GWINNETT COUNTY, Ga. — A growing number of metro area gardeners are crossing paths with something that looks like it belongs in a sci-fi movie.
“It looked like an alien. It really had a strange look to it. Something I’ve never seen before,” Tim Breer said.
The hammerhead worm species has been spotted in Georgia. The worm gets its name because its head resembles that of a Hammerhead shark.
The worm is often confused for a snake because of its slender body and ability to grow up to a foot in length.
“Even for me -- and I’m pretty well acquainted with the creepier crawlies that we have --this really stuck out to me,” said James Murphy, a UGA agriculture extension agent.
Murphy told Channel 2′s Berndt Petersen that the species was first brought to Georgia more than 100 years ago. However, it has just recently been spotted again in the Peach state.
It’s believed the invasive species hitched a ride in a potted plant from Asia.
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The hammerhead has no natural predator in Georgia. The hammerhead is a predator for the common earthworm. This creates a problem because earthworms are precious to the ecosystem.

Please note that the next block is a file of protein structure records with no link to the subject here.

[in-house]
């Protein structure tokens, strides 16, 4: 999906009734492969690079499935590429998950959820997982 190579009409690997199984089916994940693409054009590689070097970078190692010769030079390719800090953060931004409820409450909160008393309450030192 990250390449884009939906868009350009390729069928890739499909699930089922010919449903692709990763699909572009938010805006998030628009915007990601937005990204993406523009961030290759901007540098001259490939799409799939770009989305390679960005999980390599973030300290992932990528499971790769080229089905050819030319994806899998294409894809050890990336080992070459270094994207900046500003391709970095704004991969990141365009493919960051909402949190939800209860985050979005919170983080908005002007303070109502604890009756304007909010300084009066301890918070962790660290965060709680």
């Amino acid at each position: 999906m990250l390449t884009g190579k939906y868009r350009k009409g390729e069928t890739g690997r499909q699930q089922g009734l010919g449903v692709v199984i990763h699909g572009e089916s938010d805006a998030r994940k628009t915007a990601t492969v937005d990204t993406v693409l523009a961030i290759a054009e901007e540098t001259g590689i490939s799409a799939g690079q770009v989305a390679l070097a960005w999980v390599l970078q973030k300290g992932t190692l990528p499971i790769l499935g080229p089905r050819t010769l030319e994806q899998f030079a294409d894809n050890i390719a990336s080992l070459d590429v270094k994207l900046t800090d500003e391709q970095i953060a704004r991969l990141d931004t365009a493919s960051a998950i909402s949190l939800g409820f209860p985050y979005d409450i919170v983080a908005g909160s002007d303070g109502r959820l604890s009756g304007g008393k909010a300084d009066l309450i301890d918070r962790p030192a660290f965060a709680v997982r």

Scientists say if you encounter a hammerhead worm, you should not chop it up to exterminate it. These worms have the ability to regenerate a new head at the cut location.
“If you were to slice one or take it and put it into a couple of pieces, it can absolutely reproduce into a fully living worm just from that cut piece,” Murphy said.
“I’m usually a ‘live and let live.’ But in this case, it’s something that would probably be prudent to take action,” he said.
It’s recommended that you use vinegar or salt to rid your environment of the worms.
Cox Media Group